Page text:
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How to Play Sweeping Arpeggios on Guitar

By Claude Johnson

“Sweep picking” is a technique where the guitarist plays single notes on consecutive strings with a “sweeping motion” of the pick. While simultaneously using the fret hand to produce a specific series of notes, usually an “arpeggio.” Both hands are essentially performing these motions in unison, to achieve the particular desired effect of the sound. This technique is common in metal, blues, and jazz, but can be found in a variety of other styles as well.

Before we jump into the technique, let’s look at arpeggios first. An arpeggio is when the notes of a chord are played separately in a sequence. The word comes from the Italian “apeggiare” which means “to play on a harp.” So just like its triad chord cousin, a major arpeggio consists of the first, third (major third) and fifth notes of the major scale and the minor arpeggio consists of the first, flattened third (minor third), and fifth.

To get started, we will use a simple major and minor arpeggio based on the first three strings in D. These shapes are in the second inversion, meaning that the first and third have been moved to the top, making the fifth the lowest note. Here’s a chart with the tablature beneath.

arpeggio

The note on the third string will be played with your first finger, the note on the second string with your second finger, the first note on the first string with your first finger, and the second note on the first string with your fourth finger. For the “sweep”, you will play the third string with a downstroke and let the pick come to a rest against the second string. Then pick the second string with a downstroke and let the pick come to a rest on the first string. After that do a hammer-on to the second note on the first string, then a pull-off back to the previous note. Next hit the second string with an upstroke and let the pick come to a rest on the third string before finally doing another upstroke on the third string.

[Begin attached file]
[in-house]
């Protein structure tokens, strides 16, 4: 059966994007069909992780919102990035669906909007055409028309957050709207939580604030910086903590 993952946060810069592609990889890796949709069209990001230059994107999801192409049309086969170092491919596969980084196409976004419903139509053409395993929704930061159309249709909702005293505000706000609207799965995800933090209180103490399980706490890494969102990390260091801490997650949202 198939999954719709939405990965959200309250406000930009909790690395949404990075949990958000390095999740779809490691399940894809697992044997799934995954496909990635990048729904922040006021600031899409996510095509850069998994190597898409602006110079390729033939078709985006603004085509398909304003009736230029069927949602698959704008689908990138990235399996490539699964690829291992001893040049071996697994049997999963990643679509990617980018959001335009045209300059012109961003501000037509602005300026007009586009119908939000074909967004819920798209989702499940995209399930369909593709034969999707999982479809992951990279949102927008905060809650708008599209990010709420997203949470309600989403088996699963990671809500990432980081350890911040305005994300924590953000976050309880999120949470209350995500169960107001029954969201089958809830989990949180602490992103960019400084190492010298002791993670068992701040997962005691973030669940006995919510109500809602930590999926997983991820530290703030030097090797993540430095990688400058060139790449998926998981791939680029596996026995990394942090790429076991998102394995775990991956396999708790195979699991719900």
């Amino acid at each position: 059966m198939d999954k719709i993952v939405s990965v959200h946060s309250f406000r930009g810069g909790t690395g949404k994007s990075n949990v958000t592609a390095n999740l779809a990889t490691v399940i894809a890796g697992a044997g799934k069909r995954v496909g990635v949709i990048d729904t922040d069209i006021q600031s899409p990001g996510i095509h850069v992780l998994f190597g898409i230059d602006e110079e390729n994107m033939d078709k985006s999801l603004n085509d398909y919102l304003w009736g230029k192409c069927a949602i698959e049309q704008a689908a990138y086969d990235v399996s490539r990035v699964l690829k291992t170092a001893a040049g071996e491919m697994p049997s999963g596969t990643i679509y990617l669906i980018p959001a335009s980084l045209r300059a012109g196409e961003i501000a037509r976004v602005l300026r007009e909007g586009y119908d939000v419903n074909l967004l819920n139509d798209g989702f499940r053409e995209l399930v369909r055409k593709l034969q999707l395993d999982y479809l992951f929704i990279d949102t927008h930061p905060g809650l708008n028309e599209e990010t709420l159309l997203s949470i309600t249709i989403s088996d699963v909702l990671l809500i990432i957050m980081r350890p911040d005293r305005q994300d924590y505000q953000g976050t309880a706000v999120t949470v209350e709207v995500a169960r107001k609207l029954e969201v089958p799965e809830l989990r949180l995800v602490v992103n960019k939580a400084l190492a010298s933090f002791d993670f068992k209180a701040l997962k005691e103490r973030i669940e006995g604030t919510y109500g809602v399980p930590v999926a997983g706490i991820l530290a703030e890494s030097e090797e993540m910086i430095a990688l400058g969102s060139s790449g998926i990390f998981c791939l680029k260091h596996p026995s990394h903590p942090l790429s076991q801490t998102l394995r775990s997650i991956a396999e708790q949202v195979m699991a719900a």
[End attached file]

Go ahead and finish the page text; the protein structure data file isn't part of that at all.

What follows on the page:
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The whole idea is to have one continuous downstroke when ascending, and one continuous upstroke when descending. Start off playing very slowly and gradually increase your speed in a repetitive ascending and descending motion of the arpeggio, focusing on keeping both hands synchronized; the picking hand is the hardest part to get down so that you are doing continuous down and up strokes instead of several down and upstrokes between strings.

Guitar gif
Continuous downstroking and upstroking (via bloguitar.es)

After you have tackled these shapes you can move onto arpeggio shapes that cover more strings. Below are major and minor shapes in the root position, meaning that the notes are in the order of first, third and fifth, spanning across all six strings.

arpeggio

To keep the notes separate you will need to slide your hand vertically across the strings as you pick to keep the strings from ringing out. This is more difficult to execute than the first one we did, but with practice and patience, you will be able to pull it off. Giving you a really cool sounding technique in your bag of guitar tricks!

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Claude runs the site Guitar Control. Head over and check it out for more lessons like this and a catalog of more than 60+ DVD courses! There you will be able to find instructional content perfect for any and all skill levels and the particular style of guitar that you play.

Before you go, be sure to check out this tiny Canadian Christian Bale shred in a sweep picking style.

Claude JohnsonClaude Johnson plays and teaches guitar online. He is the founder and owner of GuitarControl.com where he has been making learning the guitar simple and most importantly fun since 2004!

 

 

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  • Nice job with the article Claude.

    I’ve recently started taking up the guitar and noticed you have a nice called guitar control that sells instructional videos?

    Which would you recommend? I’ve gotten decently good at arpeggio’s.

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